Over the last few years, we saw massive consolidation in the industry, and M&A was on track to pick up every year. It peaked in the fourth quarter of 2021, when markets were very strong. On top of normal reasons for consolidation—advisors getting older, the marketplace becoming more competitive, people seeking out a firm with stronger technology, compliance and services—we had gone through the brunt of the pandemic and many people saw how quickly their business could turn. The capital gains rate looked like it was going to increase substantially, which likely gave owners yet another impetus to sell. Adding all those factors together created a very intense environment.

Relative to last year, M&A has slowed down quite a bit in 2022, but you still see the normal reasons for consolidation in place: advisors are getting older, internal succession planning is becoming more difficult and firms recognize that they need to become more competitive in the marketplace if they want to continue to grow. Nothing about the industry itself has fundamentally changed, so the trend toward consolidation continues, and we are probably only in the second or third inning of that trend.

What Drives Valuations?
When you look at a firm’s worth, you can't take two firms with the same assets or even the same revenues or earnings and say they are worth the same. All those things being equal, if you have one firm that's growing, adding new clients, and the other one is losing clients, the former firm will be worth more in the long term. If you have a firm where the average client is 40 years old versus a firm where the average client is 80, the firm with the folks that are 40 is obviously going to be worth more. A firm with a higher turnover of clients versus one that has very strong retention is another differentiator.

The major factors are:
• What does the client base look like?
• Is money coming to you or away from you?
• Are you going to grow on your own?

Those kinds of things have a significant impact on value. Obviously, the credentials, background and age of the people involved are large factors as well. When determining the value of a company, earnings play a much smaller role than most people realize.

Going To Market: What Sellers Should Consider In This Environment
When a seller is looking to go to market, they should ask themselves three things:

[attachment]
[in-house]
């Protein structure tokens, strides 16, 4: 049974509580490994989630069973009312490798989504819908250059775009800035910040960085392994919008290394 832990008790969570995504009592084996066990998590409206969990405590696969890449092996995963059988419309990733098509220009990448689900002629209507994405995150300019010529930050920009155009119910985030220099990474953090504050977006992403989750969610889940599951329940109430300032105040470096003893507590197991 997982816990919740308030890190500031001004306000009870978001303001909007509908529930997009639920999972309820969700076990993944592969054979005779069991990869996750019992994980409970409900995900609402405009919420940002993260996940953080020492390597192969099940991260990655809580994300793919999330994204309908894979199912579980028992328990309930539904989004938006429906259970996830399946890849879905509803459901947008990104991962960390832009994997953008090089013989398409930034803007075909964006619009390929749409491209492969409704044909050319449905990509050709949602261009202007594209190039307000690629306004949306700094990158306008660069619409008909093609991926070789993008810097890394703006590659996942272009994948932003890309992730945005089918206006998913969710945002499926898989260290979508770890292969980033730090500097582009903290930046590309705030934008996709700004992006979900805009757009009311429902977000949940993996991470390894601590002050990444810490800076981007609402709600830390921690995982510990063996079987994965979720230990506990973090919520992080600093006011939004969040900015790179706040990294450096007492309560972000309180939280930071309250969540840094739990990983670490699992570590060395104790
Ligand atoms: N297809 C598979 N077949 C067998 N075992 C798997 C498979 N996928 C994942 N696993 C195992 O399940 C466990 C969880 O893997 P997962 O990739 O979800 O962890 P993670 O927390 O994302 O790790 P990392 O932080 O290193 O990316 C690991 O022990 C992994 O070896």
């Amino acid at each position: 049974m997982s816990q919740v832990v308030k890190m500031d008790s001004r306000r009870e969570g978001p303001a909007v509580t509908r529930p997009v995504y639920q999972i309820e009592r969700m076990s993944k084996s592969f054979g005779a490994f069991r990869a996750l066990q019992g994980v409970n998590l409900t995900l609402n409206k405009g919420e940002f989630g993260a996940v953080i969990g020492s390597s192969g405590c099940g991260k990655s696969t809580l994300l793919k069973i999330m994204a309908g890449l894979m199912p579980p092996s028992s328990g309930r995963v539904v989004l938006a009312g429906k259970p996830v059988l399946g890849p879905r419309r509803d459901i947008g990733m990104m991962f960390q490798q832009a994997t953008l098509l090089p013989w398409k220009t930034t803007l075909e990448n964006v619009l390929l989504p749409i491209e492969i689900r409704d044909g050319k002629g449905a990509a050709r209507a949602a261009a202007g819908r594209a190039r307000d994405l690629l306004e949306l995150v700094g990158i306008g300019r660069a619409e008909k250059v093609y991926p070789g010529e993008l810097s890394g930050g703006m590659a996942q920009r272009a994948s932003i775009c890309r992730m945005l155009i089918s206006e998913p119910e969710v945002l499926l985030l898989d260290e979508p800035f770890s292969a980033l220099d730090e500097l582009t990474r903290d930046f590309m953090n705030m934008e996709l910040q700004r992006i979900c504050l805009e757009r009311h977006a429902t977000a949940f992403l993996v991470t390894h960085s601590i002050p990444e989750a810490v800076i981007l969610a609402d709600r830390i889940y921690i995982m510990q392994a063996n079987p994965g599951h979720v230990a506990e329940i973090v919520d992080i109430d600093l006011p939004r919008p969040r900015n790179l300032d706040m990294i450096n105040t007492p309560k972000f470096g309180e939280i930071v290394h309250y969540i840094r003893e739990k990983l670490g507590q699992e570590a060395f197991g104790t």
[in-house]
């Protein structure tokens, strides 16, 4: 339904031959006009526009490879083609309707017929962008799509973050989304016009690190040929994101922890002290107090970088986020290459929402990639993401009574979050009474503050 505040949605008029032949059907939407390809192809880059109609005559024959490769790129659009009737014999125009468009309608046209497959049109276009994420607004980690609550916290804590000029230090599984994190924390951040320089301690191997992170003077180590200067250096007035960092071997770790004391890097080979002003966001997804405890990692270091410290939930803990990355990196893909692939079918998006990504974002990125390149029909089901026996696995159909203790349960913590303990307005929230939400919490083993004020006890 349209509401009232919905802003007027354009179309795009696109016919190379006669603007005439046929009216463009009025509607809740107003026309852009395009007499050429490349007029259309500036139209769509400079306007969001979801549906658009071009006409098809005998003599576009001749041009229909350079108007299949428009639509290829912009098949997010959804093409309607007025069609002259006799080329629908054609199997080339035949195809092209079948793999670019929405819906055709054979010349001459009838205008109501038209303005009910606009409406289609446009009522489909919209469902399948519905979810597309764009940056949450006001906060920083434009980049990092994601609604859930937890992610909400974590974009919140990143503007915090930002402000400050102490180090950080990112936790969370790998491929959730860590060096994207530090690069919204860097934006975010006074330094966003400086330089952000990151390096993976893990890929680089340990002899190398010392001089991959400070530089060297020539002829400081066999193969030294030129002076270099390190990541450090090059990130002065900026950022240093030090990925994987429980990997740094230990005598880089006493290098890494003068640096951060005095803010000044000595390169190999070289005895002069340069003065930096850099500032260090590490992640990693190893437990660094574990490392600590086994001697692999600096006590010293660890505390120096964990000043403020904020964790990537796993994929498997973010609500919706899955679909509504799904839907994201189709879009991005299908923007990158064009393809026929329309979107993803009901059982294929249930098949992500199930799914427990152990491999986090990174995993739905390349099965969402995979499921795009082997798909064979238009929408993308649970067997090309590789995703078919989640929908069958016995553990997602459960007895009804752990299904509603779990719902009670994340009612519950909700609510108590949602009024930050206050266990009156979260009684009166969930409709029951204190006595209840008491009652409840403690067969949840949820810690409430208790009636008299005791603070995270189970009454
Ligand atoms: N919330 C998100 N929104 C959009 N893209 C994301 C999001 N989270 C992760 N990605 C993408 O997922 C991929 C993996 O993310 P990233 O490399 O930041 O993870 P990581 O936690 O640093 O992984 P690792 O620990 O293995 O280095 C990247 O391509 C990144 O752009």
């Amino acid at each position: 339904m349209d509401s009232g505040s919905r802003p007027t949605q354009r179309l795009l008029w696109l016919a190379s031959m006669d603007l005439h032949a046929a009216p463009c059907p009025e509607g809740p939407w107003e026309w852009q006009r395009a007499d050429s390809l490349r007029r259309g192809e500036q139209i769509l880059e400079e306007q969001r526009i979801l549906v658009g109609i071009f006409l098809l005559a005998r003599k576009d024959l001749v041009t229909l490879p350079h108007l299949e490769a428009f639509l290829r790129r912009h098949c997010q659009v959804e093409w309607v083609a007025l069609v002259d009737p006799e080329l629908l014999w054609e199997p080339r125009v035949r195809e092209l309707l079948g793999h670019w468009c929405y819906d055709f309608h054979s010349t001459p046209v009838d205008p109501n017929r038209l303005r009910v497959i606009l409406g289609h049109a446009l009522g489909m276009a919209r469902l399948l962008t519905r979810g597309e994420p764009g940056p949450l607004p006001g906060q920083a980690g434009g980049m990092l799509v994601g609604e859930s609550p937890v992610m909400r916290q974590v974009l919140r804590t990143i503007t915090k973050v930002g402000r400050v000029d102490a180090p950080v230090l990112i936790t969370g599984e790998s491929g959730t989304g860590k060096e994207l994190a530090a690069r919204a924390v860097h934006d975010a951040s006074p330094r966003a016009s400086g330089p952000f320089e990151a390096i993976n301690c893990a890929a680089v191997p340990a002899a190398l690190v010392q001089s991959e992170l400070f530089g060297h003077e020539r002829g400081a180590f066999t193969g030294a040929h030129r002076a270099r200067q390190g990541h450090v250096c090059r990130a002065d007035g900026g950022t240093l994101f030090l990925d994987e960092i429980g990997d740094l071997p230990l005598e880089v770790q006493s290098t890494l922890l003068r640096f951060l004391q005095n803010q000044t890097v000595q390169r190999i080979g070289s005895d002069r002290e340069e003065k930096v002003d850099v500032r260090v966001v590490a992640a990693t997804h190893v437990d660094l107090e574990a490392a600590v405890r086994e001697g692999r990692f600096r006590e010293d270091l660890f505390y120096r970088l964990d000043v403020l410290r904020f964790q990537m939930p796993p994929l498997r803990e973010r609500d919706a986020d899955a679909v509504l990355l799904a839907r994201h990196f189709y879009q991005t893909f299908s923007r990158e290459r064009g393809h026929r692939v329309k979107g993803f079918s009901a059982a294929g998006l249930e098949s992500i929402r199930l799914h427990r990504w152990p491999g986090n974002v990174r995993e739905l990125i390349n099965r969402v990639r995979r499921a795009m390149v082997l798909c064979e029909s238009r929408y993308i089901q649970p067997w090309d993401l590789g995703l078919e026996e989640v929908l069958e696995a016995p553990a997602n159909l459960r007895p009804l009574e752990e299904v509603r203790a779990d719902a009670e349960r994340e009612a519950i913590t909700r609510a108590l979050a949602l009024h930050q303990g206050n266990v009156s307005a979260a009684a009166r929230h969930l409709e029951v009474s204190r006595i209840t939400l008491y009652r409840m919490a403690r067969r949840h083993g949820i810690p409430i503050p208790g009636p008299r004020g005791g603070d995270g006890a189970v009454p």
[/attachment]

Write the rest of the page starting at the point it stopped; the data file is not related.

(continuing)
1. What’s best for my clients? If your client came to you because they really value hedge funds or active management, you probably shouldn't be looking at firms where those elements are not a part of their core offering. If you have clients who value a planning-led approach and holistic services and alternative investments, be sure to plug into a place that's going to give your clients what they came to you for in the first place. Think about the client, the client's expectations, and ask yourself: Can I give the clients what they expect from us and hopefully more?

2. What’s best for my team? From an advisor’s perspective, you want to offer your advisors security and ensure that they feel like they are going to have a role in this new firm. You also want to offer them opportunities for growth. Are you selling to a firm where that seems feasible? Is your new firm growing? Is there natural room for progression or not?

3. What’s best for me? Do you want your brand to stay the same? Do you want to integrate completely? Do you want to partially integrate? Are you looking for liquidity? Are you going to be working a lot longer? Are you set to go off in the sunset? All these things will dictate the type of firm that you go to. There are firms that allow you to carry your own brand and get liquidity and don't integrate at all. Then there are firms that require complete and total integration, where your brand is absorbed into the newer firm and the offering of the new firm becomes the total offering. Ask yourself what you want to ensure you are going to the appropriate place.

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